There are three exceptions, of course. Don’t give away trade secrets; don’t do anything illegal; and don’t hurt someone. Other than that, deal strictly in the Truth in all your affairs, and no one can or will fault you.  (And if you think giving away all your information will empower your competitors, think again – they can never replicate your relationships).

5. Lead With Your Chin. The thing that triggers trust, allows you to play the long game, and encourages collaborative reciprocal behavior is to be the one to take the first risk. Never mind what Ronald Reagan said – there is no trust without risk. If you want to create trust, you must lead with risk-taking.

Talk price early, not late. Admit your shortcomings up front. Give away samples – especially if you’re in an intangible services business. Have a point of view. Go out on a limb. Invest a little time, rather than checking your sales efficiency watch every minute. Dare to empathize.

 

That’s it. If you conduct your sales life by those principles, about 90% of customers will return your behavior in kind. The other 10%? Leave them to your competitors. Life is too short. And be assured, they won’t do as well as you and the 90% anyway.

Riding the Shark: Vanquishing Fear in Selling, part 2 of 4

4 Sharks Of Fear (photo via Iggy.)There are many ways to think about sales and selling. You can focus on value propositions, sales processes, sales management, motivation, techniques, and models. In this blogpost series,  I focus on something else that’s common in sales – fear.

In Part 1 I talked about the importance of dealing with fear in sales. Here I’d like to talk about how to recognize and categorize fear. In Part 3 I’ll talk about solutions, and in Part 4 I’ll talk about Shark-proofing your market – how to replace fear permanently.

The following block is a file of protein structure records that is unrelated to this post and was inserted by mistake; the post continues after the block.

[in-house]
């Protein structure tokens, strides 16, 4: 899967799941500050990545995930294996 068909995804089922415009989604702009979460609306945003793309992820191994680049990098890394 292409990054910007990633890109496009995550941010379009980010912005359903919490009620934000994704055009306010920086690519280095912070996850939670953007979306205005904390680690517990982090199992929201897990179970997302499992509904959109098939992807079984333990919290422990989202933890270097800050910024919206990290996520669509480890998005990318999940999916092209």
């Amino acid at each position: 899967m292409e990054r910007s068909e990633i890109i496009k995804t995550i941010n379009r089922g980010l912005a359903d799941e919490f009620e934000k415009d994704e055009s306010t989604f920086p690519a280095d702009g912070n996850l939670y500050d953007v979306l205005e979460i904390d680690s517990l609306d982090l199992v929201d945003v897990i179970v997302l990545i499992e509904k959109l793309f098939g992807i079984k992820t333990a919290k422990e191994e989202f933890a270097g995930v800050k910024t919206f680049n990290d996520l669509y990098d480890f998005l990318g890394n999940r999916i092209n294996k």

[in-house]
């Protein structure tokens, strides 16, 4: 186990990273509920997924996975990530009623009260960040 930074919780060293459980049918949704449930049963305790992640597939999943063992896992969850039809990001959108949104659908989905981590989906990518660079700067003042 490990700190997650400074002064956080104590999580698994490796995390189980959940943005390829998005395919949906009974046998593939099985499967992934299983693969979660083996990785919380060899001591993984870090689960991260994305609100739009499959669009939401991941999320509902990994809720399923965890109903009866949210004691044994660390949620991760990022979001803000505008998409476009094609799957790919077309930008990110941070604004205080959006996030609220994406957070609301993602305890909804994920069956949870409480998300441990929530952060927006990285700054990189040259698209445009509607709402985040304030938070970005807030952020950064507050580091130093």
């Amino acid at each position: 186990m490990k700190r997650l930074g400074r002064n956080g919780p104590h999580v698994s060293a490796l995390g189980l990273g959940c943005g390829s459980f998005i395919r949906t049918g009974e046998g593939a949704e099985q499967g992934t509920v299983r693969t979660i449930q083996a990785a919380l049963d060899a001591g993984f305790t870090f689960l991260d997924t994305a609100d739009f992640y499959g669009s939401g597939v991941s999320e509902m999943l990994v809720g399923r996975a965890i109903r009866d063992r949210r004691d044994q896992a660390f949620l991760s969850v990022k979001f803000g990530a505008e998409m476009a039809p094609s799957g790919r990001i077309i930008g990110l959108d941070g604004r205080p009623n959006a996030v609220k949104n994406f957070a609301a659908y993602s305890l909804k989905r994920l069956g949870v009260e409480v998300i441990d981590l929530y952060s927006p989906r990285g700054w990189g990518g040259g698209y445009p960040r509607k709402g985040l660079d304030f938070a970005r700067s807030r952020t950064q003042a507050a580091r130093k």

The Four Sharks of Fear

There are many ways to categorize fears, just as there are ways to categorize sharks. I like to lump them in progressively more fearful categories, from relatively tame to terrifyingly fearful.

  1. Execution Fear. “I might mess up in doing this sale; I might not do it right.”
  2. Competence Fear. “I might not know how to do this sale right; I may not even know what I don’t know.”
  3. Outcome Fear. “I might not get the deal at all – everything I wanted to happen won’t happen.”
  4. Shame-based Fear. “They’re not going to like me or respect me anymore; and they’re probably right.”

The first thing you’ll notice about that list is that it gets “worse” as you go down the list – it starts off with incomplete education and ends up with self-loathing. All of us find it a lot easier to deal with the former than the latter.

But they all can drive equally negative impact on sales.

How Fear Affects Selling

Whether your fear is tactical, existential, or in between, it will keep you from doing something right.

  1. If you have execution fear, you are likely to not make the call, schedule the appointment, or send the email. You will be physically not present. You will miss opportunities and appear undependable.
  2. If you have competence fear, you are likely to appear ragged, unconfident, changeable and second-guessing.